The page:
'I'm thinking I could be in Las Vegas'
FROM NOON onwards yesterday in a gloriously sunny Galway, curious onlookers started drifting towards the dramatic circular structure in Eyre Square. “It’s like a big hamster wheel,” observed Annette Flanagan, who was on a lunch break with her colleague Joanne Whelan.
On day three of the Galway Arts Festival, the “hamster wheel” was in fact the prop for French street theatre company, Les Philebulistes’ Arcane.
Invented and developed by trapeze artists Maxim Bourdon and Sebastien Bruas, the structure looked like two giant bicycle wheels sandwiched together. The sandwich filling was Bourdon and Bruas, who alternately flipped, spun, hung off, and powered the wheel around in a series of pleasingly dangerous-looking and skilled manoeuvres. Eyre Square was crammed with appreciative onlookers, many of them picnicking as they watched the performance.
“Do you want me to be honest?” asked Florida-based Scott Smith, as he sat watching with his friend Joe Morrow outside the Skeffington Hotel. “We knew nothing about the Galway Arts Festival until we got here today, and I’m looking over at these guys, and I’m thinking I could be in Las Vegas. Seriously. This is as good as Las Vegas.”
You can catch Les Philebulistes’ Arcane again today in Eyre Square for their final performances, at 2pm and 6pm.
At the festival box office, several shows had already sold out. Fastest to go this year were theatre, with Misterman, Comedy of Errors and Request Programme all sell-outs, and the acrobatics show Controlled Falling Project, which has its Irish premiere in Galway this year, also booked out.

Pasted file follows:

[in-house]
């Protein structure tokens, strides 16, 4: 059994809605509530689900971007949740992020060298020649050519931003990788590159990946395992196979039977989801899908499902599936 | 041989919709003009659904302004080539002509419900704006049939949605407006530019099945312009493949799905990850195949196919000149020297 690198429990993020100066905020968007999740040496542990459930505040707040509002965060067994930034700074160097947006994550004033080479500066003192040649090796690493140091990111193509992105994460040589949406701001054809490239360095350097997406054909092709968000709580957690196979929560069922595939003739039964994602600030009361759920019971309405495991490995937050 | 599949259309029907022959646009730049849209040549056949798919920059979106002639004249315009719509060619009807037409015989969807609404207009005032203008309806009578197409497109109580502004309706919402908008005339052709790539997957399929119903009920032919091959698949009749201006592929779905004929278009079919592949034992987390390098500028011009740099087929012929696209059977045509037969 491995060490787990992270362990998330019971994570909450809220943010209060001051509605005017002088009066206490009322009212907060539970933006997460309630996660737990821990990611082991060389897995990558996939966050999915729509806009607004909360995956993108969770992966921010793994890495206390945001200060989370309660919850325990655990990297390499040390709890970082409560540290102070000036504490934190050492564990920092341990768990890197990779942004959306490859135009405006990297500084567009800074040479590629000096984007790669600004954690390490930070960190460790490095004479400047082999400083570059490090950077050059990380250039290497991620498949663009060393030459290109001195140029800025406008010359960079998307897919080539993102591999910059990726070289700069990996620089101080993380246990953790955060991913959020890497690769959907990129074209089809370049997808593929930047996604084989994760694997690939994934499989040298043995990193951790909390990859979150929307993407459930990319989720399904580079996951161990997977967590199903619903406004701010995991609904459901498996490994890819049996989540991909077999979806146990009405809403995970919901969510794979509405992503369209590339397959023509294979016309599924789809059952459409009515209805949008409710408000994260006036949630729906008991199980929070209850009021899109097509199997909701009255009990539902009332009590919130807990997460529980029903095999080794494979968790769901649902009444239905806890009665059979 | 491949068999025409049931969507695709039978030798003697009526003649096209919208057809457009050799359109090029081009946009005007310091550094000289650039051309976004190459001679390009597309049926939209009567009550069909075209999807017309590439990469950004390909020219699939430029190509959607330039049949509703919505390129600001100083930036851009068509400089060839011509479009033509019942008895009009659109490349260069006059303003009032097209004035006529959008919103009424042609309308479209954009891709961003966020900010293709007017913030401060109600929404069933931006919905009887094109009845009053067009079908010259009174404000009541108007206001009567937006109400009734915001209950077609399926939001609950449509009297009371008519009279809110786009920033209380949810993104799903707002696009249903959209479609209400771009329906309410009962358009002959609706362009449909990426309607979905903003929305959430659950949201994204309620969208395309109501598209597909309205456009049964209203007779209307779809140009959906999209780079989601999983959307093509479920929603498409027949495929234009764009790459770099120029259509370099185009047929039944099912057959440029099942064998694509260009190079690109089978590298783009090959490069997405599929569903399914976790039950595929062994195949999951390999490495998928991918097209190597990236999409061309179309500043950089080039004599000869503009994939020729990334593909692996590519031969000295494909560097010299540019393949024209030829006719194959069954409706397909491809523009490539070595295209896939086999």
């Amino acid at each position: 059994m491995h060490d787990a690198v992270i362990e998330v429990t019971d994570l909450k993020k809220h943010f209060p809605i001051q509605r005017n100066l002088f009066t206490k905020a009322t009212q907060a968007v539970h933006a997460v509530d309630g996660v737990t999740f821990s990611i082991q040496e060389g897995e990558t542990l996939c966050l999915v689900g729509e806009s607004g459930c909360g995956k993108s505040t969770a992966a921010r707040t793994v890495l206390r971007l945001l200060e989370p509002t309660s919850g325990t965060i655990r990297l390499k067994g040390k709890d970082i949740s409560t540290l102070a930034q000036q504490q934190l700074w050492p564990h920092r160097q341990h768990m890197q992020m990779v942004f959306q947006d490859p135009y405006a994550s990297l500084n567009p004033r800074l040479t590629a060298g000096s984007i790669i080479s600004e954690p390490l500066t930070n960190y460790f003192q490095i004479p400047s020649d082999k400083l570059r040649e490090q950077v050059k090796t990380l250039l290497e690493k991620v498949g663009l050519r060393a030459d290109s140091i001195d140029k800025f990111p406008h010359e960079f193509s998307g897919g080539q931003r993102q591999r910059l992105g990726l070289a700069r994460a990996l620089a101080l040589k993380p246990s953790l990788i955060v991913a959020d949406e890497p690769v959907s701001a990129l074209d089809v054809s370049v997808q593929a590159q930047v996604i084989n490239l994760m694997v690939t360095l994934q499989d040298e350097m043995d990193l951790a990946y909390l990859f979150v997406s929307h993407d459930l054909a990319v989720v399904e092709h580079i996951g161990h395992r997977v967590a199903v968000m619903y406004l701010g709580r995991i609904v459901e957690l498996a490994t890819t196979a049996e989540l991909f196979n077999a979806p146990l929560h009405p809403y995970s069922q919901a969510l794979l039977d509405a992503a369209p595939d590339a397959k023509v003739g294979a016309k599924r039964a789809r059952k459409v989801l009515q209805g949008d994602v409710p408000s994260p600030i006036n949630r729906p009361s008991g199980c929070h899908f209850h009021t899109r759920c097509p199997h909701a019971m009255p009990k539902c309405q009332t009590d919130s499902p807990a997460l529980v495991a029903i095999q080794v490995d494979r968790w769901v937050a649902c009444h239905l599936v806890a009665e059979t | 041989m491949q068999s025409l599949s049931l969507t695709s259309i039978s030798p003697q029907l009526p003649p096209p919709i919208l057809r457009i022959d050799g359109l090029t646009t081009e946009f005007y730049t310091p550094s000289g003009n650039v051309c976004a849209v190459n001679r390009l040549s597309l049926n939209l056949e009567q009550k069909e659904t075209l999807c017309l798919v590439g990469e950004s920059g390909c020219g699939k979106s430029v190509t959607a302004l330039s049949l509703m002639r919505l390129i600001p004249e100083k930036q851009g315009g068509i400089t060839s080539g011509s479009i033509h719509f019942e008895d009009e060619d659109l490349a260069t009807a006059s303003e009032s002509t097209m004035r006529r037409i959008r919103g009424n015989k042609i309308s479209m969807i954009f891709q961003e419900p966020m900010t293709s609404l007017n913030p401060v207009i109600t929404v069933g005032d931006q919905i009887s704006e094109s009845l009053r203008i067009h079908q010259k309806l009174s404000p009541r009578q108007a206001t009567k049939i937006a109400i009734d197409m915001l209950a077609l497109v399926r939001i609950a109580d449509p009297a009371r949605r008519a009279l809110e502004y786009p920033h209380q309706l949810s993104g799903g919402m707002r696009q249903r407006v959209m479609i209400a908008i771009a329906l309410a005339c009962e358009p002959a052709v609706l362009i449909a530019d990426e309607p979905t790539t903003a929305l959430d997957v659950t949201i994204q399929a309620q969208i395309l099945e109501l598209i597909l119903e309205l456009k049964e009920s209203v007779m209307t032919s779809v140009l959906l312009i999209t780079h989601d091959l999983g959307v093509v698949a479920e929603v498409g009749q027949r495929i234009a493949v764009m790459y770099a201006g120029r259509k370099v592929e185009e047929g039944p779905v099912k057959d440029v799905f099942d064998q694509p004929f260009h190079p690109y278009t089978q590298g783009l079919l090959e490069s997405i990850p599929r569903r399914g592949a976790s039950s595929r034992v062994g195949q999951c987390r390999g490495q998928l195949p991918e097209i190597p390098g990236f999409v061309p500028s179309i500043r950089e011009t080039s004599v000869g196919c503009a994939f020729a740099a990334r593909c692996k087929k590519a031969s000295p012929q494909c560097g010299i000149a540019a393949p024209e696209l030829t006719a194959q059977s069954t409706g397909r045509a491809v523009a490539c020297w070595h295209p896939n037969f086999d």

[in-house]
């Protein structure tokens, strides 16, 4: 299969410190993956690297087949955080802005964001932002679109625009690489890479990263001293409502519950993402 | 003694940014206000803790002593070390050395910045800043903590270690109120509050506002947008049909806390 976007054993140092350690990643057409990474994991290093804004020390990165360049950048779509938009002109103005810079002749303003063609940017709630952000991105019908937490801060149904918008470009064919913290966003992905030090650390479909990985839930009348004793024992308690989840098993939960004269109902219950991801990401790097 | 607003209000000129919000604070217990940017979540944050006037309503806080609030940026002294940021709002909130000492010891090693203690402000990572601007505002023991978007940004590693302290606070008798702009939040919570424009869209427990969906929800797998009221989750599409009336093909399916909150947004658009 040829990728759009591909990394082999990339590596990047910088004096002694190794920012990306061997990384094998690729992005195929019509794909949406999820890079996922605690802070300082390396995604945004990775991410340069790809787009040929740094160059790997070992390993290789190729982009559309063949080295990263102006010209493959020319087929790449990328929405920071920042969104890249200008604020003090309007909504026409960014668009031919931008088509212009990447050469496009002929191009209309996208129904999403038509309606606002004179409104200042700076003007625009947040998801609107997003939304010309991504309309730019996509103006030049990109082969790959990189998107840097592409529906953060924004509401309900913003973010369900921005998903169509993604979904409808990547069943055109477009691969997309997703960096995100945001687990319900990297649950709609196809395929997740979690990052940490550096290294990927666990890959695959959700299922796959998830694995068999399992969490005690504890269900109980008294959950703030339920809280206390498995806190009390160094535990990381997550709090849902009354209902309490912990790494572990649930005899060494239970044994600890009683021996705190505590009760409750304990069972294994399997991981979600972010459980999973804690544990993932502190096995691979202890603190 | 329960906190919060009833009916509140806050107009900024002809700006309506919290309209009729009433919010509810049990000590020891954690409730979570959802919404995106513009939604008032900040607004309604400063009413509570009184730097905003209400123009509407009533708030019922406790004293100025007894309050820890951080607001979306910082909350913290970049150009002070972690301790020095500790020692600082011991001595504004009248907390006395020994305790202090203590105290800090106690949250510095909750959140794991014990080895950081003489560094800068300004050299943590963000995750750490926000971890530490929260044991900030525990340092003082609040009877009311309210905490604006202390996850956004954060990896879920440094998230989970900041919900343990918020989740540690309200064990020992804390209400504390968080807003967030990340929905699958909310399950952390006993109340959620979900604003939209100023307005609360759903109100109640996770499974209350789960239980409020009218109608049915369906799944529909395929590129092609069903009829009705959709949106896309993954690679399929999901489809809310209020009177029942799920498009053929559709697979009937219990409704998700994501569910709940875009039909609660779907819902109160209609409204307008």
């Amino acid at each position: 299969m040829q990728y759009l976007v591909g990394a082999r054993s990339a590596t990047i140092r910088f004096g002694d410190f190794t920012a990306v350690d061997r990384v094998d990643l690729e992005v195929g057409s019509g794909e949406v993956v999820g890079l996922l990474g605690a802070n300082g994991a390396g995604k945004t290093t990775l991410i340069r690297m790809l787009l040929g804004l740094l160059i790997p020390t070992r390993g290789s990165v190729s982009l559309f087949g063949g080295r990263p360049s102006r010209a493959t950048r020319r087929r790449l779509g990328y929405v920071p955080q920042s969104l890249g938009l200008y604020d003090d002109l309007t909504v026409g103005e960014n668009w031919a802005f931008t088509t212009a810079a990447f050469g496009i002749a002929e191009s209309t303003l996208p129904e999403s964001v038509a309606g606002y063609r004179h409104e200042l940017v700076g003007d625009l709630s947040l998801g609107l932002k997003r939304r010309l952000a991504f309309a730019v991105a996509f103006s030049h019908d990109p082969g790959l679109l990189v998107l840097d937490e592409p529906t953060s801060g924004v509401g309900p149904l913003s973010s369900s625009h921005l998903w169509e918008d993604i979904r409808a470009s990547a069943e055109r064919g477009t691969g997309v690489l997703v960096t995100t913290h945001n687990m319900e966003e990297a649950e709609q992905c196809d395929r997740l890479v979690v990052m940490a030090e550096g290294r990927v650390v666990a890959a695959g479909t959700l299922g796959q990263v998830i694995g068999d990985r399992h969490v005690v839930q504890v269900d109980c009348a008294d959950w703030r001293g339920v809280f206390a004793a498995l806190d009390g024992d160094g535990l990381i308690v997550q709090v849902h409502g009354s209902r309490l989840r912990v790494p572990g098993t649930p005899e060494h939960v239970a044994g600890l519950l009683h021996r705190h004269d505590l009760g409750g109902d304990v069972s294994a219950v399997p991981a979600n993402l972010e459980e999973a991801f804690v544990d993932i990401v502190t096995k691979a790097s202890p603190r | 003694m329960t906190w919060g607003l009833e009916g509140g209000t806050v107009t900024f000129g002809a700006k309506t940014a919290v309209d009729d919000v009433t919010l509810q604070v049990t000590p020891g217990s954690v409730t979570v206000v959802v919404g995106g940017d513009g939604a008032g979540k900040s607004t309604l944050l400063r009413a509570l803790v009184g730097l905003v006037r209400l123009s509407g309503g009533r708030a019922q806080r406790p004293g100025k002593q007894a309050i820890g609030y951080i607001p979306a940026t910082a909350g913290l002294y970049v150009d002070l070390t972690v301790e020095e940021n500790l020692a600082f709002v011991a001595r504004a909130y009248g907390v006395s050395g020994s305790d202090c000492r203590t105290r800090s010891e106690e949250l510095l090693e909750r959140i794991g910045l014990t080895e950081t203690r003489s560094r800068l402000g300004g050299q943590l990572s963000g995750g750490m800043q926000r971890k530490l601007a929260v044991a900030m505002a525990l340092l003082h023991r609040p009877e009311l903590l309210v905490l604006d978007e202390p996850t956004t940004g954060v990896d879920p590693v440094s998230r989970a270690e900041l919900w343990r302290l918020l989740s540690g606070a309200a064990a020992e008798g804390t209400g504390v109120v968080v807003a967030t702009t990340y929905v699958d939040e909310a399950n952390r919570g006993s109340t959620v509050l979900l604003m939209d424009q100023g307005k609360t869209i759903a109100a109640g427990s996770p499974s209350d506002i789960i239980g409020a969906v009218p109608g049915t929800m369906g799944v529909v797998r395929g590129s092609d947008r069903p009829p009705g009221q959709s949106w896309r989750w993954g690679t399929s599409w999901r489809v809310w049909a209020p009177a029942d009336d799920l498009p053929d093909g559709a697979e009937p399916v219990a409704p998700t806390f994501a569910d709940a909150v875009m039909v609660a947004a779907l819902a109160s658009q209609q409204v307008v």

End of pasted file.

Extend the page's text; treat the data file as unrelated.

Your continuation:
With Fishamble’s show, Silent, receiving a standing ovation on its opening night on Tuesday, word of mouth on the show was predicting a similar sell-out.
Erth Dinosaur Petting Zoo, a performance for children and adults currently doing the rounds of various venues in Ireland with charge-in admission, including at the RDS, is free for all its Galway shows. That’s definitely something for price-conscious festival punters to take note of.
It’s Galway at festival time, so there are the usual accompanying assorted crew of fire-jugglers, buskers and street artists. They’re not on the programme, but they come along every year to entertain the crowds and help create the terrific festive atmosphere.
One of the more unusual fringe participants yesterday on William Street was artist Niamh Fagan, who was completing her wax pastel drawing of a serene-looking angel. “I do portraits of real people too,” she explained.
“But I started today by drawing an angel because it’s a lovely day and you can’t go wrong starting off with an angel.”
So what takes Fagan longer to draw, a human or an angel?
“Oh, the angel takes much longer, because you first have to think what kind of angel they’re going to be, and what they’re going to look like. With a person, it’s easy, because they’re right there in front of you.”
The festival continues until July 24th. Galwayartsfestival.com